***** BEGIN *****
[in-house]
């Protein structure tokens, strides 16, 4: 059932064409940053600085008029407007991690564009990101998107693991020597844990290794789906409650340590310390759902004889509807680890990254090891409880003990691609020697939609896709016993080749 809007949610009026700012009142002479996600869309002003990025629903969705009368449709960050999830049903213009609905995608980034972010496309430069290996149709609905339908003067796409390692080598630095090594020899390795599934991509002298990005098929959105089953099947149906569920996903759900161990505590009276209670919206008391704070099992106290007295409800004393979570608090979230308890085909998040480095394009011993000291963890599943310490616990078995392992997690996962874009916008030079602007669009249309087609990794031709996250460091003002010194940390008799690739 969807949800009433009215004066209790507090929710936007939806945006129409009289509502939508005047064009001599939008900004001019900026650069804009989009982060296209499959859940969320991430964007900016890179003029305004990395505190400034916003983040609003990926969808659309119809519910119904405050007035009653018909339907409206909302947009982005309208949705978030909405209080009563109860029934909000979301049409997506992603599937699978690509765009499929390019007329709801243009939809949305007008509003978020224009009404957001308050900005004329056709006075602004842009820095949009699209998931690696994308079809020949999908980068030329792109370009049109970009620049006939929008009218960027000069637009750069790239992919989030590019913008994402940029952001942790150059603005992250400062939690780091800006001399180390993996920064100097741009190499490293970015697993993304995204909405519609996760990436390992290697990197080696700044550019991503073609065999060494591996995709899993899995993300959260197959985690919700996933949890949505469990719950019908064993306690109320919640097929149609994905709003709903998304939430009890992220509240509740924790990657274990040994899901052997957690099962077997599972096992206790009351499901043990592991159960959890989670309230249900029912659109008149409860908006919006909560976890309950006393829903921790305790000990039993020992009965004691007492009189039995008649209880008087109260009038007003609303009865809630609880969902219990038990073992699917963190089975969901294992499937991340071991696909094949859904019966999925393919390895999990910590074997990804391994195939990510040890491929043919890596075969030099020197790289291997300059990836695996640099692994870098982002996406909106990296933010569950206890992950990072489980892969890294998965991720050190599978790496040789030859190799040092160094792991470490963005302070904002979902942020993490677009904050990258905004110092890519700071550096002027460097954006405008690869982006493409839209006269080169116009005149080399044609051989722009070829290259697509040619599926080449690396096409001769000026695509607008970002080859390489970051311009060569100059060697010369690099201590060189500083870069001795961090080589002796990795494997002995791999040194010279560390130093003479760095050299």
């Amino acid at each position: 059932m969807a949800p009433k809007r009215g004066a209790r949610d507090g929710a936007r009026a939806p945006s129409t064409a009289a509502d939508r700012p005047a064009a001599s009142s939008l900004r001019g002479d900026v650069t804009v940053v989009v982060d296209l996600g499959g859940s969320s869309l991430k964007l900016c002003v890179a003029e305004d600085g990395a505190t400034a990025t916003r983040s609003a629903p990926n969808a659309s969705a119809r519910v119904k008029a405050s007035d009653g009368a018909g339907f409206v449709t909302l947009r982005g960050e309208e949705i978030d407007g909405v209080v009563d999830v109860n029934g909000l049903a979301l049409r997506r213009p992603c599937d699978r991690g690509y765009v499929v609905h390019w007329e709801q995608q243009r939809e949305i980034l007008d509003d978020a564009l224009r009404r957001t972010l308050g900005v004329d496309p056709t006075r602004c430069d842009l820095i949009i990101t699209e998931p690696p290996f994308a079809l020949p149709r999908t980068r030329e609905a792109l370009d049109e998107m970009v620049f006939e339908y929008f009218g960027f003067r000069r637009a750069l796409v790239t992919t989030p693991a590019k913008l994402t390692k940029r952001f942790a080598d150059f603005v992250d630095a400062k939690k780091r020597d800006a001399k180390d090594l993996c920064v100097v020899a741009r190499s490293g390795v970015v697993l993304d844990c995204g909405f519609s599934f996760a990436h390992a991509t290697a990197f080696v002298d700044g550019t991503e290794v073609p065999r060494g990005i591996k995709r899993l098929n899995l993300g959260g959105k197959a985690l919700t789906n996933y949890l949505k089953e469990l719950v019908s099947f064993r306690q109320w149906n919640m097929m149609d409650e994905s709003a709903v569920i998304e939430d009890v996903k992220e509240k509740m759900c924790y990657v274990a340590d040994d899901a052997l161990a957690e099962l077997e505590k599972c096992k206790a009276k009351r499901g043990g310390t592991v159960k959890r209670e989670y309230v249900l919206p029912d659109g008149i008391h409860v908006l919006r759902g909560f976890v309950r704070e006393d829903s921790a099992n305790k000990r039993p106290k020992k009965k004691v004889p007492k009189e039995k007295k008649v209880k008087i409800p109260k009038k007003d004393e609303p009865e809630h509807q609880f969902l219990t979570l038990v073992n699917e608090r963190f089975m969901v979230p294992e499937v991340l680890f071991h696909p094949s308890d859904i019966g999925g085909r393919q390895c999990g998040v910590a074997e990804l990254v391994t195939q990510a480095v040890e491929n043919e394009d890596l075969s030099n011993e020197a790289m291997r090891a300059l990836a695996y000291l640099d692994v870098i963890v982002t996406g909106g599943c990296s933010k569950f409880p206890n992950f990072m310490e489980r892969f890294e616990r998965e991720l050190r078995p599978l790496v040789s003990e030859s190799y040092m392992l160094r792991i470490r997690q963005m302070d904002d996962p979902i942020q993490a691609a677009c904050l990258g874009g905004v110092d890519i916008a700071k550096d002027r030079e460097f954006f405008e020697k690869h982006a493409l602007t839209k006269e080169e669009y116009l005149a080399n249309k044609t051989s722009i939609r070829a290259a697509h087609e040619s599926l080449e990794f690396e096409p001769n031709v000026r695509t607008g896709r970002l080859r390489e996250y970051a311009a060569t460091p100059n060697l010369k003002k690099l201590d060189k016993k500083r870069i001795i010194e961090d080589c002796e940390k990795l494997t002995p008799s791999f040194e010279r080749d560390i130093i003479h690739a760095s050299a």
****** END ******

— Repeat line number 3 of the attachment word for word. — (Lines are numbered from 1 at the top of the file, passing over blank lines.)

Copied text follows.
């Amino acid at each position: 059932m969807a949800p009433k809007r009215g004066a209790r949610d507090g929710a936007r009026a939806p945006s129409t064409a009289a509502d939508r700012p005047a064009a001599s009142s939008l900004r001019g002479d900026v650069t804009v940053v989009v982060d296209l996600g499959g859940s969320s869309l991430k964007l900016c002003v890179a003029e305004d600085g990395a505190t400034a990025t916003r983040s609003a629903p990926n969808a659309s969705a119809r519910v119904k008029a405050s007035d009653g009368a018909g339907f409206v449709t909302l947009r982005g960050e309208e949705i978030d407007g909405v209080v009563d999830v109860n029934g909000l049903a979301l049409r997506r213009p992603c599937d699978r991690g690509y765009v499929v609905h390019w007329e709801q995608q243009r939809e949305i980034l007008d509003d978020a564009l224009r009404r957001t972010l308050g900005v004329d496309p056709t006075r602004c430069d842009l820095i949009i990101t699209e998931p690696p290996f994308a079809l020949p149709r999908t980068r030329e609905a792109l370009d049109e998107m970009v620049f006939e339908y929008f009218g960027f003067r000069r637009a750069l796409v790239t992919t989030p693991a590019k913008l994402t390692k940029r952001f942790a080598d150059f603005v992250d630095a400062k939690k780091r020597d800006a001399k180390d090594l993996c920064v100097v020899a741009r190499s490293g390795v970015v697993l993304d844990c995204g909405f519609s599934f996760a990436h390992a991509t290697a990197f080696v002298d700044g550019t991503e290794v073609p065999r060494g990005i591996k995709r899993l098929n899995l993300g959260g959105k197959a985690l919700t789906n996933y949890l949505k089953e469990l719950v019908s099947f064993r306690q109320w149906n919640m097929m149609d409650e994905s709003a709903v569920i998304e939430d009890v996903k992220e509240k509740m759900c924790y990657v274990a340590d040994d899901a052997l161990a957690e099962l077997e505590k599972c096992k206790a009276k009351r499901g043990g310390t592991v159960k959890r209670e989670y309230v249900l919206p029912d659109g008149i008391h409860v908006l919006r759902g909560f976890v309950r704070e006393d829903s921790a099992n305790k000990r039993p106290k020992k009965k004691v004889p007492k009189e039995k007295k008649v209880k008087i409800p109260k009038k007003d004393e609303p009865e809630h509807q609880f969902l219990t979570l038990v073992n699917e608090r963190f089975m969901v979230p294992e499937v991340l680890f071991h696909p094949s308890d859904i019966g999925g085909r393919q390895c999990g998040v910590a074997e990804l990254v391994t195939q990510a480095v040890e491929n043919e394009d890596l075969s030099n011993e020197a790289m291997r090891a300059l990836a695996y000291l640099d692994v870098i963890v982002t996406g909106g599943c990296s933010k569950f409880p206890n992950f990072m310490e489980r892969f890294e616990r998965e991720l050190r078995p599978l790496v040789s003990e030859s190799y040092m392992l160094r792991i470490r997690q963005m302070d904002d996962p979902i942020q993490a691609a677009c904050l990258g874009g905004v110092d890519i916008a700071k550096d002027r030079e460097f954006f405008e020697k690869h982006a493409l602007t839209k006269e080169e669009y116009l005149a080399n249309k044609t051989s722009i939609r070829a290259a697509h087609e040619s599926l080449e990794f690396e096409p001769n031709v000026r695509t607008g896709r970002l080859r390489e996250y970051a311009a060569t460091p100059n060697l010369k003002k690099l201590d060189k016993k500083r870069i001795i010194e961090d080589c002796e940390k990795l494997t002995p008799s791999f040194e010279r080749d560390i130093i003479h690739a760095s050299a």